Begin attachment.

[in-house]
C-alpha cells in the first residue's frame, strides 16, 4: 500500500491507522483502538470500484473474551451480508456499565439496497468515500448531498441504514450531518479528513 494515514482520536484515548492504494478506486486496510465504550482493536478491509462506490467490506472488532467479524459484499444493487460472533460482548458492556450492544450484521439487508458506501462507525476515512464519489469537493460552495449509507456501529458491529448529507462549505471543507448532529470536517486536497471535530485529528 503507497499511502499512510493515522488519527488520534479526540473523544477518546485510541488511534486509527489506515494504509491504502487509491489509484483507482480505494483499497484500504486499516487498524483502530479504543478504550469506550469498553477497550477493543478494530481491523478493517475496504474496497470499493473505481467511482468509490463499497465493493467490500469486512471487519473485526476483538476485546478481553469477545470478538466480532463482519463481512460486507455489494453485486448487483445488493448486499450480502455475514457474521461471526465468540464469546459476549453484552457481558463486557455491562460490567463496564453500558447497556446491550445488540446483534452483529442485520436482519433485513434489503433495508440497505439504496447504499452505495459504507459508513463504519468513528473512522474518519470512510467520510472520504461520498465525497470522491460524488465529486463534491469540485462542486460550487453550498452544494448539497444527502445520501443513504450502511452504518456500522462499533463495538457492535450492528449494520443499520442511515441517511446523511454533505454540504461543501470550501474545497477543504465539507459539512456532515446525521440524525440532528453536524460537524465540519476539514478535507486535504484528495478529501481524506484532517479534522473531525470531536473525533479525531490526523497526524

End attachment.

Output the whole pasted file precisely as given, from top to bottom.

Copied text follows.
[in-house]
C-alpha cells in the first residue's frame, strides 16, 4: 500500500491507522483502538470500484473474551451480508456499565439496497468515500448531498441504514450531518479528513 494515514482520536484515548492504494478506486486496510465504550482493536478491509462506490467490506472488532467479524459484499444493487460472533460482548458492556450492544450484521439487508458506501462507525476515512464519489469537493460552495449509507456501529458491529448529507462549505471543507448532529470536517486536497471535530485529528 503507497499511502499512510493515522488519527488520534479526540473523544477518546485510541488511534486509527489506515494504509491504502487509491489509484483507482480505494483499497484500504486499516487498524483502530479504543478504550469506550469498553477497550477493543478494530481491523478493517475496504474496497470499493473505481467511482468509490463499497465493493467490500469486512471487519473485526476483538476485546478481553469477545470478538466480532463482519463481512460486507455489494453485486448487483445488493448486499450480502455475514457474521461471526465468540464469546459476549453484552457481558463486557455491562460490567463496564453500558447497556446491550445488540446483534452483529442485520436482519433485513434489503433495508440497505439504496447504499452505495459504507459508513463504519468513528473512522474518519470512510467520510472520504461520498465525497470522491460524488465529486463534491469540485462542486460550487453550498452544494448539497444527502445520501443513504450502511452504518456500522462499533463495538457492535450492528449494520443499520442511515441517511446523511454533505454540504461543501470550501474545497477543504465539507459539512456532515446525521440524525440532528453536524460537524465540519476539514478535507486535504484528495478529501481524506484532517479534522473531525470531536473525533479525531490526523497526524